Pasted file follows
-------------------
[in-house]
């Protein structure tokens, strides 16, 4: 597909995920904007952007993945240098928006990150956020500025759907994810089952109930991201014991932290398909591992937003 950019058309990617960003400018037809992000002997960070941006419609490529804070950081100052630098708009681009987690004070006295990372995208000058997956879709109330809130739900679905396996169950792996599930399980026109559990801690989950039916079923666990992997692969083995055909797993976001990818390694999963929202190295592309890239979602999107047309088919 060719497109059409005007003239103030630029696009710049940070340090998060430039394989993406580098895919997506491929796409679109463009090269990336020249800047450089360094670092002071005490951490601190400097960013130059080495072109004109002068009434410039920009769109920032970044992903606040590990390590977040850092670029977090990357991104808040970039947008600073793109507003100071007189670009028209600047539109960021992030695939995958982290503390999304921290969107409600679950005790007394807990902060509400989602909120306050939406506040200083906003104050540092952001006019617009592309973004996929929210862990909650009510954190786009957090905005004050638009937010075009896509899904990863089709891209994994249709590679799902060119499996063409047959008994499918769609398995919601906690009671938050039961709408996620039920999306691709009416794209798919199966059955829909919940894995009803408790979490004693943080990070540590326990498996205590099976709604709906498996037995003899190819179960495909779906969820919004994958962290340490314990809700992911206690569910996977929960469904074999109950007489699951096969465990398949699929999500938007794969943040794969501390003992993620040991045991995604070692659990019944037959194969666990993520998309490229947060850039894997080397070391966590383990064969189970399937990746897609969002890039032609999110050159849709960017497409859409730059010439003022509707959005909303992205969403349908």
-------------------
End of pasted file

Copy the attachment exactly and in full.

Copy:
[in-house]
């Protein structure tokens, strides 16, 4: 597909995920904007952007993945240098928006990150956020500025759907994810089952109930991201014991932290398909591992937003 950019058309990617960003400018037809992000002997960070941006419609490529804070950081100052630098708009681009987690004070006295990372995208000058997956879709109330809130739900679905396996169950792996599930399980026109559990801690989950039916079923666990992997692969083995055909797993976001990818390694999963929202190295592309890239979602999107047309088919 060719497109059409005007003239103030630029696009710049940070340090998060430039394989993406580098895919997506491929796409679109463009090269990336020249800047450089360094670092002071005490951490601190400097960013130059080495072109004109002068009434410039920009769109920032970044992903606040590990390590977040850092670029977090990357991104808040970039947008600073793109507003100071007189670009028209600047539109960021992030695939995958982290503390999304921290969107409600679950005790007394807990902060509400989602909120306050939406506040200083906003104050540092952001006019617009592309973004996929929210862990909650009510954190786009957090905005004050638009937010075009896509899904990863089709891209994994249709590679799902060119499996063409047959008994499918769609398995919601906690009671938050039961709408996620039920999306691709009416794209798919199966059955829909919940894995009803408790979490004693943080990070540590326990498996205590099976709604709906498996037995003899190819179960495909779906969820919004994958962290340490314990809700992911206690569910996977929960469904074999109950007489699951096969465990398949699929999500938007794969943040794969501390003992993620040991045991995604070692659990019944037959194969666990993520998309490229947060850039894997080397070391966590383990064969189970399937990746897609969002890039032609999110050159849709960017497409859409730059010439003022509707959005909303992205969403349908």